Two weeks ago, I was driving alongside a large field on Maryland’s Eastern Shore and saw a spectacular display of coordinated bird flight. A flock of hundreds or even thousands of red-winged blackbirds were flying in a tight formation while turning and flowing—also called a murmuration. 

      The flock would shoot up with an explosion high into the air and then in a twisting undulation drop low to the ground. A red-tailed hawk was directing the movements as it followed the flock. As I was trying to get a camera out to film the flock, the blackbirds suddenly landed and the hawk flew away. 

     A murmuration is a flock’s tight flight pattern in a common direction while avoiding collisions with each other. The flock follows a leader in one direction but as that leader turns, a new one takes over. 

     Predators, food location, roosting sites and plain nervousness can incite the action. The amazing thing about murmurations is that the birds in the middle don’t know where or why they are moving and yet have to fly fast and avoid running into other birds.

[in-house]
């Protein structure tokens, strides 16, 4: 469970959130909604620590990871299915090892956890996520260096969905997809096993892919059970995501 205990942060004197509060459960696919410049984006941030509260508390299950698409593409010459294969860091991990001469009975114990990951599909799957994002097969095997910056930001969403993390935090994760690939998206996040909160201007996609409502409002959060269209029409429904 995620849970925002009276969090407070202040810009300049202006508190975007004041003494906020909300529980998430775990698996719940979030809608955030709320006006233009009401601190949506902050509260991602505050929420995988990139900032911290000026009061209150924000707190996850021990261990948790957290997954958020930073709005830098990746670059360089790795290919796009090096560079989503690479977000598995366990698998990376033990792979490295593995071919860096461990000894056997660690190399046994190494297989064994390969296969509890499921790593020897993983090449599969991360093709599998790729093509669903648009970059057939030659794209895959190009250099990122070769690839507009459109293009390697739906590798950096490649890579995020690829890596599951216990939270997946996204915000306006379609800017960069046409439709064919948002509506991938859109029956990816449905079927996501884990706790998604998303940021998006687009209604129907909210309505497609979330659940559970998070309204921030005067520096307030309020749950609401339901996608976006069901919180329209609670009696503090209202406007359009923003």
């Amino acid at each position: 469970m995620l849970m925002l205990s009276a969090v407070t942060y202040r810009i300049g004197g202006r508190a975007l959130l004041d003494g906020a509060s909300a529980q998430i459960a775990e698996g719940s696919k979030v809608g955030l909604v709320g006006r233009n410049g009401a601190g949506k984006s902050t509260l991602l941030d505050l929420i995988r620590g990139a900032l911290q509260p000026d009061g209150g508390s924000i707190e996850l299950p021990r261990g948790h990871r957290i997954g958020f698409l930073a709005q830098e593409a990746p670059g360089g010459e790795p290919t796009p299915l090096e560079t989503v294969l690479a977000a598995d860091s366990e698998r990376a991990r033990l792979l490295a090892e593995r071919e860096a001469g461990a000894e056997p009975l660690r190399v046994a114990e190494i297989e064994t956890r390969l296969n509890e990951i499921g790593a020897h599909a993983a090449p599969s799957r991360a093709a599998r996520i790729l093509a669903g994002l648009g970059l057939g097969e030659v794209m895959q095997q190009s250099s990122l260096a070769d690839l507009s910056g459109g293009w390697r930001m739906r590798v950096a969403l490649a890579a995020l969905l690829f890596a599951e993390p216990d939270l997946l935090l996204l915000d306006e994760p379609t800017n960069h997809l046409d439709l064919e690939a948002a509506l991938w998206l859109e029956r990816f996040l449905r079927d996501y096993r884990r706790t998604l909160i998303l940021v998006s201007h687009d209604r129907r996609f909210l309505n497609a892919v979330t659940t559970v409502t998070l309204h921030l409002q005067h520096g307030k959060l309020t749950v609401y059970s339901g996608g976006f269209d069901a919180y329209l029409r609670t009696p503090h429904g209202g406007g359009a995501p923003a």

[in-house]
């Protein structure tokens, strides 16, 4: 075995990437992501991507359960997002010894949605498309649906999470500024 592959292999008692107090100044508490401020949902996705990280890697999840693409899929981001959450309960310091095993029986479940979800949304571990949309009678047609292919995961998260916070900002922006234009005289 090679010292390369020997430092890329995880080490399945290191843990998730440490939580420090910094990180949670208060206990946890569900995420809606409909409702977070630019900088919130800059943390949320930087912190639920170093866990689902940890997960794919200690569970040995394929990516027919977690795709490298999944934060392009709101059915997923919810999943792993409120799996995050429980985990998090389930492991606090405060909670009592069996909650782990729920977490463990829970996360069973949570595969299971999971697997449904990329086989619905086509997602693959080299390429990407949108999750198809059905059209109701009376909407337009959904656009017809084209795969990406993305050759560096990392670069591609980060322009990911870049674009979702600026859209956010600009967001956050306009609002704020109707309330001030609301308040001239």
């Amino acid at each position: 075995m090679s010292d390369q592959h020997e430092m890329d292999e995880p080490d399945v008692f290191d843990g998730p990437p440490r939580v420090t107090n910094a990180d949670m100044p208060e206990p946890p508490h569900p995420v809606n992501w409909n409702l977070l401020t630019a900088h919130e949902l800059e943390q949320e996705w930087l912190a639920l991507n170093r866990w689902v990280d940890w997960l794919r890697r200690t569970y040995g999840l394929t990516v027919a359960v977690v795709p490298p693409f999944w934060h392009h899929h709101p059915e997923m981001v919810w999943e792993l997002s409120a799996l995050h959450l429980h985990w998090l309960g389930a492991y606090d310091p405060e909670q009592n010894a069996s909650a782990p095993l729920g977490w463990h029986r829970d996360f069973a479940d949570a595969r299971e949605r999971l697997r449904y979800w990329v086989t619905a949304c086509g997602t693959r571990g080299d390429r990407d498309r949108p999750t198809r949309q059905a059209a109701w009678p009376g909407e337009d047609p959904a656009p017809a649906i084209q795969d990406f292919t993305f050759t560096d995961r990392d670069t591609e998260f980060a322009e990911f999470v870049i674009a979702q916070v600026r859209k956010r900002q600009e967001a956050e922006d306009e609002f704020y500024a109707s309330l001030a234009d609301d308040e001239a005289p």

There are three types of birds in Maryland that cause these complex flights: red-winged blackbirds, common grackles and European starlings. All three form large flocks in the fall and winter and can fly several miles each day from roosting to feeding areas. 

     Of the three, starlings tend to be most spectacular in their group flights. The European starling is not native to the Americas but was once mentioned by William Shakespeare, sparking the release of 60 birds into New York’s Central Park. Now they are everywhere. 

    Starlings are medium-sized birds with white tipped feathers and a yellow bill. Their murmurations have been filmed for movies and TV. One of the best examples was published as a short film by National Geographic, “Flight of the Starlings” (Nov. 15, 2016;

    The best areas to see these dramatic flights is near large open grain farmlands. I frequently see them while driving the back roads of the Eastern Shore.